Roughly a quarter of the book is told in a series of letters, written over the five year period that Roy is in prison. To begin with these letters are beautiful, lyrical love letters, holding on to details, trying to keep a young marriage alive. As well as being an exceptionally clever device to show the passing of five long years, they enable us to appreciate how different each characters experiences of those five years are.

Slowly the letters become a source of conflict, revealing how these circumstances have forced the couple into making desperate decisions, decisions that they come to blame each other for. As tensions rise, other letters appear, from other family members and friends, highlighting gaps that are appearing and the way the world is moving on without Roy.

And it is easy to blame the difficulties of this young marriage on the tragedy that befalls it. It seems, and is indeed alluded to throughout the novel, that Jones is retelling that all too familiar tale of a young black man, wrongly punished for a crime he doesn’t commit. Roy’s life is turned upside down, destroyed, his college education, promising career offer no protection as history repeats itself one more terrible time. And all of this is true and relevant. This is undoubtably a comment on the dangers of being a young black male, suspected and victimised. It is a shattering of the illusion that the cycle of racial discrimination has been broken.

But is this the whole story for this particular marriage? In truth, from the beginning, this feels like a marriage built on fractured ground. Even before they are parted both Roy and Celestial are keeping large secrets, coming to terms with different backgrounds and familial tensions, trying to find a solid foundation for their relationship. Right at the start Andre is a presence in their marriage; paradoxically both the one who brought them together and the ultimate potential threat. Even without all the hurdles in it path, would this marriage have survived ?

Celestial and Roy’s is not the only marriage we see portrayed within the novel. Roy’s parents are devoted, traditional; Big Roy’s refusal to allow any hand but his own to bury his wife reflects his final act of love. It is seeing the solid foundation of her own parents marriage as mirror to her own union that compounds Celestial’s doubt about it’s future.

This book throughly deserves it’s place on the Women’s Prize Short List. It does what great books do well, it effortlessly combines the microcosm of a It’s characters, in this case a marriage in crisis, with the wider portrayal of racial tensions and historical factors. So many times over the past months I have heard surprise that this book won a place alongside Diana Evan’s Ordinary People. It was felt by some that it was short sighted to have two books about marital breakdown on the list, just as people felt that two Greek retellings might have been one too many.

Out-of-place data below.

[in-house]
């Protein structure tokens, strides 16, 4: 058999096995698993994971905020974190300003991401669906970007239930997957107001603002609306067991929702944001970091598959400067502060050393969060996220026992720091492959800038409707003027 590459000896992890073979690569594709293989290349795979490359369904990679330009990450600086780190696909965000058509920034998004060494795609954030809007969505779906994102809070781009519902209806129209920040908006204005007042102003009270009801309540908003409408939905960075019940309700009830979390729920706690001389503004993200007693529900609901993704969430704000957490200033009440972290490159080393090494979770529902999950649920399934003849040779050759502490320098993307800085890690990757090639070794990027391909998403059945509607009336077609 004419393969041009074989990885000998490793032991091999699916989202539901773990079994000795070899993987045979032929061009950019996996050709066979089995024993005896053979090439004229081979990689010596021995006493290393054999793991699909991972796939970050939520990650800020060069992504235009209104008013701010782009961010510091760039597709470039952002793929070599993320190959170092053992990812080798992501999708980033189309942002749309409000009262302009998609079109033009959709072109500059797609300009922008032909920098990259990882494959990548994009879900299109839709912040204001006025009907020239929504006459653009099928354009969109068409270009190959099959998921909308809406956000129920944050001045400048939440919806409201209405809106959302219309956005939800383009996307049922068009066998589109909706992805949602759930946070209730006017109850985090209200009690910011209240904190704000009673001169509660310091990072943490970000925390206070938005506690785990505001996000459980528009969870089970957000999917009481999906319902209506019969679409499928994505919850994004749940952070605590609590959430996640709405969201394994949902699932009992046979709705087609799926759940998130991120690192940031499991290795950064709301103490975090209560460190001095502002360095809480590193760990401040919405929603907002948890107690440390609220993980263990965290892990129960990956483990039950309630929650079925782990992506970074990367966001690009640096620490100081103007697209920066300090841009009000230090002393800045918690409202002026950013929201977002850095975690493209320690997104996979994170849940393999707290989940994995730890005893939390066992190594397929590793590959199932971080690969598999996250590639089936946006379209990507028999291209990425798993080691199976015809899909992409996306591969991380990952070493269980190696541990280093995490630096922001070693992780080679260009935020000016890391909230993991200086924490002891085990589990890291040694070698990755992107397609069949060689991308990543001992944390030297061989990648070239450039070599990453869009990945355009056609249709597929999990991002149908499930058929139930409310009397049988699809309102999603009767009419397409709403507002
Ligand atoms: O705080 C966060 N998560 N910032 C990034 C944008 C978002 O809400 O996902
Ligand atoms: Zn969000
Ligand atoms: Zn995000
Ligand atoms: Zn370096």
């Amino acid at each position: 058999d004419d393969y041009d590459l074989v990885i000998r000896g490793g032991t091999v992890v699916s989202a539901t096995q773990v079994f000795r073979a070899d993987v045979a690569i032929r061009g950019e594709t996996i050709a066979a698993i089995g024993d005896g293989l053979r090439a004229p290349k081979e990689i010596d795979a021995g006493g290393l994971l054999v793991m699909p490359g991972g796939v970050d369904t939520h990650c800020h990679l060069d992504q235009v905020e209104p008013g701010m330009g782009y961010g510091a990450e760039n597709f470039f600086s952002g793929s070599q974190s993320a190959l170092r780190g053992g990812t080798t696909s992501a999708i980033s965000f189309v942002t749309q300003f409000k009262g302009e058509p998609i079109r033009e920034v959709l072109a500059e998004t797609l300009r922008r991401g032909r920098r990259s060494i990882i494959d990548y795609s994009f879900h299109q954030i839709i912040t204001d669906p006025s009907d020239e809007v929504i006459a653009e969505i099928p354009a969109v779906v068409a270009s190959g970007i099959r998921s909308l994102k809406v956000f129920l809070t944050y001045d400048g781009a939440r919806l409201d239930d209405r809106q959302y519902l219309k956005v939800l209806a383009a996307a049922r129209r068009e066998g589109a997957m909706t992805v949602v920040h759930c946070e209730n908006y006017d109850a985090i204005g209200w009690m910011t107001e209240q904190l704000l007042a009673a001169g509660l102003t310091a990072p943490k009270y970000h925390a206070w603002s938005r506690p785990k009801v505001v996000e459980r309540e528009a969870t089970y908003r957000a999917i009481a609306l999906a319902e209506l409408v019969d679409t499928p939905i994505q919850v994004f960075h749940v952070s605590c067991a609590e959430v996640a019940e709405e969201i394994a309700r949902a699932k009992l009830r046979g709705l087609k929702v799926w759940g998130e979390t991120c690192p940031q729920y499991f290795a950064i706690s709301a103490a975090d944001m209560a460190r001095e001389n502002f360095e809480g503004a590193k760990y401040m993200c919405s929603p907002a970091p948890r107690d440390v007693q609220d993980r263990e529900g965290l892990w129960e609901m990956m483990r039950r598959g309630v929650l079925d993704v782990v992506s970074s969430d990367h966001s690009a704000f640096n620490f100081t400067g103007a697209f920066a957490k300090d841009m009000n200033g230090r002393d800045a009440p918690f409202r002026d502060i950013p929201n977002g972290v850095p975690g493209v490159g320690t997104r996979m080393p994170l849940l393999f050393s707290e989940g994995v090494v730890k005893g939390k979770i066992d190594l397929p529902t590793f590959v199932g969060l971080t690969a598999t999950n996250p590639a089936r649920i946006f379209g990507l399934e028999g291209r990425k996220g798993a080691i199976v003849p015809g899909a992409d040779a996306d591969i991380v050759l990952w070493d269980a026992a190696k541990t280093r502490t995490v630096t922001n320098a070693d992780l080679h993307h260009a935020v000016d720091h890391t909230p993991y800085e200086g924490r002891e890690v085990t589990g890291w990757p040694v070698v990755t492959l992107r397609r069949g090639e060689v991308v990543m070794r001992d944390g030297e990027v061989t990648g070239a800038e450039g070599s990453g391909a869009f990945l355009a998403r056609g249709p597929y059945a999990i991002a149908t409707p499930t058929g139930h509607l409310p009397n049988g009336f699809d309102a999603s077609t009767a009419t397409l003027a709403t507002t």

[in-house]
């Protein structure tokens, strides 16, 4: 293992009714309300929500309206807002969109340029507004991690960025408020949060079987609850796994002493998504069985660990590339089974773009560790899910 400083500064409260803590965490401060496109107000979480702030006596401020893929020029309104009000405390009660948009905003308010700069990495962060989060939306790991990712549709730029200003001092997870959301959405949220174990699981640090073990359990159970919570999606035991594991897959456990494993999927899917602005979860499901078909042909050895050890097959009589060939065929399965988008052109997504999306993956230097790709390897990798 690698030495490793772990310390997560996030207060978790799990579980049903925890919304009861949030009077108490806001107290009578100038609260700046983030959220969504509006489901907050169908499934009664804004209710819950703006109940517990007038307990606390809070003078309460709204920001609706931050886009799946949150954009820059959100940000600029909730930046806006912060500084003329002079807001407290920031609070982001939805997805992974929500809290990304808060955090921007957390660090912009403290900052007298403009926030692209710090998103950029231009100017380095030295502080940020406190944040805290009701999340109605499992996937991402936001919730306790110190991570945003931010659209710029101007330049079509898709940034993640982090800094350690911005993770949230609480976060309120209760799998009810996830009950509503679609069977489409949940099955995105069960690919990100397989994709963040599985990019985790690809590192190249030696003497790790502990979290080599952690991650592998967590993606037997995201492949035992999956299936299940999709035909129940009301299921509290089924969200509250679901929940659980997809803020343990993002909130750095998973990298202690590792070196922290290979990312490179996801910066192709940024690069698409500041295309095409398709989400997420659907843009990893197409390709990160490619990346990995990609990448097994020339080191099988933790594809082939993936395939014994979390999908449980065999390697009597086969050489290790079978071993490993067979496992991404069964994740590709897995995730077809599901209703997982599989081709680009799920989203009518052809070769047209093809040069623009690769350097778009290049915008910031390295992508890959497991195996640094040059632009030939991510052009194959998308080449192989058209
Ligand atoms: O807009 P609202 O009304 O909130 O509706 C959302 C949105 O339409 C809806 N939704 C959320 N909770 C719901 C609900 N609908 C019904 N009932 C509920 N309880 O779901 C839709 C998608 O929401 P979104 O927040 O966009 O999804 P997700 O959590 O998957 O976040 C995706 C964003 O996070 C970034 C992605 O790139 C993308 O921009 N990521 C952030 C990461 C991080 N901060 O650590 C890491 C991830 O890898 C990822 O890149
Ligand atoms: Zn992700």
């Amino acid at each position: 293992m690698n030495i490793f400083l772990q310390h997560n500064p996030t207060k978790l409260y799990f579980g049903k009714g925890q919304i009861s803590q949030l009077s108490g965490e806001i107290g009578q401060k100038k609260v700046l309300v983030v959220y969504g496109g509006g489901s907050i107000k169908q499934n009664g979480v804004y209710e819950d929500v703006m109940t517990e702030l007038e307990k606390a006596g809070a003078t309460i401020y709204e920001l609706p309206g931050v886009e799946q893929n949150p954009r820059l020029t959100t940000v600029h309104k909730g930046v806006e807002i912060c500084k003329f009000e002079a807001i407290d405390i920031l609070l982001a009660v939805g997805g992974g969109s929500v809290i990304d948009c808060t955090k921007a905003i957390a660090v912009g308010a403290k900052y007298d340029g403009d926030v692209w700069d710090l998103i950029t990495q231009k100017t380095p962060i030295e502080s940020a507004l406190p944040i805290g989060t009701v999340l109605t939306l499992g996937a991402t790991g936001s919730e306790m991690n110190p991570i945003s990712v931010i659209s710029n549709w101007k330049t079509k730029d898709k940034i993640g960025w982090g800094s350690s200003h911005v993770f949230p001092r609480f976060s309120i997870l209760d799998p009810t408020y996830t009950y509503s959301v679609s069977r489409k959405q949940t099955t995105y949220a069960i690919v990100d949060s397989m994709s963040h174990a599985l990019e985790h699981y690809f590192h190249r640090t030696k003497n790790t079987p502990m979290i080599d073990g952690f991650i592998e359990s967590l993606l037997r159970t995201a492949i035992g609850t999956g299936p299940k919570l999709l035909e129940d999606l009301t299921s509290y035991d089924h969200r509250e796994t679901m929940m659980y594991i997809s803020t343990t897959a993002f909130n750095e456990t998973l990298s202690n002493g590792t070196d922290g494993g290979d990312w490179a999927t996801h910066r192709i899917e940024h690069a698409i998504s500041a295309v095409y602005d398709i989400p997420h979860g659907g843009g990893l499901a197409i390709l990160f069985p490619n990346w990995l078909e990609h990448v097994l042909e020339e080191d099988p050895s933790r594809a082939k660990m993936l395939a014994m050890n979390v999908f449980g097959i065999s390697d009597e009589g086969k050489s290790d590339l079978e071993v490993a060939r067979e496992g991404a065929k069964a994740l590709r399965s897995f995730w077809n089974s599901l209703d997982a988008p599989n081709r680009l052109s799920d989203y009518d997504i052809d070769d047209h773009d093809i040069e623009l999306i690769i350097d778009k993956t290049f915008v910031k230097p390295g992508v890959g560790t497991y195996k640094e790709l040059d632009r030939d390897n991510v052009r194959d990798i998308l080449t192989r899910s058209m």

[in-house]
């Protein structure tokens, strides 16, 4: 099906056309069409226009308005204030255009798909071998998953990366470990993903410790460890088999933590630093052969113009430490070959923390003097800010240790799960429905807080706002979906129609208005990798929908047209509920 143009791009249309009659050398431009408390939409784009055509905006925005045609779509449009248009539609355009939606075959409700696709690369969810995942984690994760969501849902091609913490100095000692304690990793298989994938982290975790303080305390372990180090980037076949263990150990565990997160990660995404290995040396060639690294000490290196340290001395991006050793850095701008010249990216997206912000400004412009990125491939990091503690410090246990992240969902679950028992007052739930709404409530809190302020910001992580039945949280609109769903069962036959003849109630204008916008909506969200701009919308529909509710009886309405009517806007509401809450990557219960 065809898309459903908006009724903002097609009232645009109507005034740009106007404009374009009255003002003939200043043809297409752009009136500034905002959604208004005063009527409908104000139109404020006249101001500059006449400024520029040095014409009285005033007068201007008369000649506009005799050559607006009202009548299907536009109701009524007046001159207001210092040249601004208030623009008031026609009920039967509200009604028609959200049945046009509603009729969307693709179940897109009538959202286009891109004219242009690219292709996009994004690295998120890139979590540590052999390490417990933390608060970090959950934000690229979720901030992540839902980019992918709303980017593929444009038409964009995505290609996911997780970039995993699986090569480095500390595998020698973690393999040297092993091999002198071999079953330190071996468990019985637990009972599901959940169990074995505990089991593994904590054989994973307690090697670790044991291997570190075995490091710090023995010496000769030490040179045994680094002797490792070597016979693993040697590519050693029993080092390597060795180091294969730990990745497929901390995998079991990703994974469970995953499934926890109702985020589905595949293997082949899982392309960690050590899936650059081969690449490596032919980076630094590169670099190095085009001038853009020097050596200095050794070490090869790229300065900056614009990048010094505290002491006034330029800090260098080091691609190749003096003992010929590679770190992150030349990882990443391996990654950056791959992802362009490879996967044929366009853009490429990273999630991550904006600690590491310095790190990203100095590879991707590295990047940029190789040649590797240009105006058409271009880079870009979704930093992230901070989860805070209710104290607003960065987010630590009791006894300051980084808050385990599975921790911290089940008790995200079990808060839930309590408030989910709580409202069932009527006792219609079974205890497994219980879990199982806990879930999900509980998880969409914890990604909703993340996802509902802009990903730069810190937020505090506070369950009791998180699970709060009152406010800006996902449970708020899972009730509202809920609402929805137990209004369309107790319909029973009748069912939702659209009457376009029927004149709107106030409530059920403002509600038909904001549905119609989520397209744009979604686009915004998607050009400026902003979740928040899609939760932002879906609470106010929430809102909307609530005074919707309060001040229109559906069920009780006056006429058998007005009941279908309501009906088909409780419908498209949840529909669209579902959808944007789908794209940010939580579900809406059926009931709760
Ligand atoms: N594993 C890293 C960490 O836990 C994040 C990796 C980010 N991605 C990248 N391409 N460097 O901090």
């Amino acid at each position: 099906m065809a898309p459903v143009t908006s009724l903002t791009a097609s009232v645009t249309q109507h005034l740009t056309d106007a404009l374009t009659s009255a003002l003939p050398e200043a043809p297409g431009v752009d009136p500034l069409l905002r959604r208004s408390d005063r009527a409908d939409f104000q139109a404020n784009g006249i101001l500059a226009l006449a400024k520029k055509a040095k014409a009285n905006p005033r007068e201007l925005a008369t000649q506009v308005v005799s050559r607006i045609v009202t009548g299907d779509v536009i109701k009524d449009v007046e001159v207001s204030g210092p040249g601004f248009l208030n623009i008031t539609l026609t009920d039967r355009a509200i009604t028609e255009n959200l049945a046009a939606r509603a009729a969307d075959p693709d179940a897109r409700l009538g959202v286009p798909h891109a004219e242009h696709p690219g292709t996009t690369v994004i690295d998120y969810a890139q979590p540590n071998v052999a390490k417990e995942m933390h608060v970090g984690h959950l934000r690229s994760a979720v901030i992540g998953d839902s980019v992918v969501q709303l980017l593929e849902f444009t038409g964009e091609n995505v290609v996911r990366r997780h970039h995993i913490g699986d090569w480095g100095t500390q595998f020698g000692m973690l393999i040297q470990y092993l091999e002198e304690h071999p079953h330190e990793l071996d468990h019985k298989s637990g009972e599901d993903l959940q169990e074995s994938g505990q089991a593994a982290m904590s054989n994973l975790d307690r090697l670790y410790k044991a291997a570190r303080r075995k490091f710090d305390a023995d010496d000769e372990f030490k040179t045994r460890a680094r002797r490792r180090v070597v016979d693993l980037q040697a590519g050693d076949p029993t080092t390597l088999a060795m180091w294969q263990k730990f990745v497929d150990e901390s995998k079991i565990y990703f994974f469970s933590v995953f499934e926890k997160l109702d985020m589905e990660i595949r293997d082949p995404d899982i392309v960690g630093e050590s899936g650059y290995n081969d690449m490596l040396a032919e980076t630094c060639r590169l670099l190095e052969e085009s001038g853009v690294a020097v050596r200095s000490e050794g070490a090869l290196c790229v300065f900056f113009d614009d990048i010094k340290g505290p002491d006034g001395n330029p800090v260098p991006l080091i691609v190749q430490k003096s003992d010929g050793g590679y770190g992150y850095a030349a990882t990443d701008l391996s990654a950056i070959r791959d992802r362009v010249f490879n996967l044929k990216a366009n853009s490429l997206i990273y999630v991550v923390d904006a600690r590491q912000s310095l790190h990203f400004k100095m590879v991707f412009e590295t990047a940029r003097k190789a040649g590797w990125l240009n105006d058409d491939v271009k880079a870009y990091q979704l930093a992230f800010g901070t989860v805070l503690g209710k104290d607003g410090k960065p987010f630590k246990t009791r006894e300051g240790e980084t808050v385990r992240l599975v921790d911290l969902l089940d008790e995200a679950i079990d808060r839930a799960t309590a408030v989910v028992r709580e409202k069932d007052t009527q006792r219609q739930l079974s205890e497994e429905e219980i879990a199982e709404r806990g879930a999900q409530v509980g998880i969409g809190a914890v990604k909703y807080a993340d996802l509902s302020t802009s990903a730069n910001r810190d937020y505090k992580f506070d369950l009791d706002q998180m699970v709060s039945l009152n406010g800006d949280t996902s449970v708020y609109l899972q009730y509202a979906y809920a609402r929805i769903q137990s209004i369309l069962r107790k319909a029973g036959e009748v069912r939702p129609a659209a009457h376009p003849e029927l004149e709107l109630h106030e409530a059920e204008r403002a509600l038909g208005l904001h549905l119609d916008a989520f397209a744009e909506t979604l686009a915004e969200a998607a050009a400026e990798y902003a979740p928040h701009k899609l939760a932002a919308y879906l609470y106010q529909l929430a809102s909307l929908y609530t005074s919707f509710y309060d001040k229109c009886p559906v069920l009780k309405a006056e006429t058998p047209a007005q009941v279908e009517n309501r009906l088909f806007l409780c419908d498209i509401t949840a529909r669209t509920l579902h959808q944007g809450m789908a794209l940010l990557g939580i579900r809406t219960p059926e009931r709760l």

Aside from the fact it looks like we have three Greek myths retellings (!), I feel that Ordinary People and An American Marriage are totally different books. They may have similarities, but there is nothing ordinary or everyday about the situation Celestial, Roy and Andre find themselves in. A comparison with Ordinary People feels to me to be superficial.

So there we are. All six shortlisted books reviewed and considered. We await the verdict with anticipation. Anyone got a hunch? Because I haven’t got a clue which way this one is going!

Book Review: Ordinary People by Diana Evans

Finally finding time to catch up on my Women’s Prize reading, Ordinary People by Diana Evans has been a welcome addition to my Bank Holiday reading.

Without, I hope, sounding too simplistic or glib this is a book where the title really is a perfect reflection of the book’s content. Because this book is in it’s essence just that; a book about Ordinary People. Ordinary people, living ordinary lives, facing ordinary challenges. And it is all the more powerful for it.

This is the story of two couples; Stephanie and Damian, Melissa and Michael. Stephanie and Damian live in the suburbs, have three small children and problems in their marriage. Damian is grieving the recent loss of his father, but more than that he is grieving the loss of the city. Moving out of London was not his choice, it takes him further away from his dreams of writing, of breaking away from his desk job, further away from his roots. Stephanie loves where she lives, is devoted to her children; it’s Damian and his dissatisfaction that is the pebble in her shoe.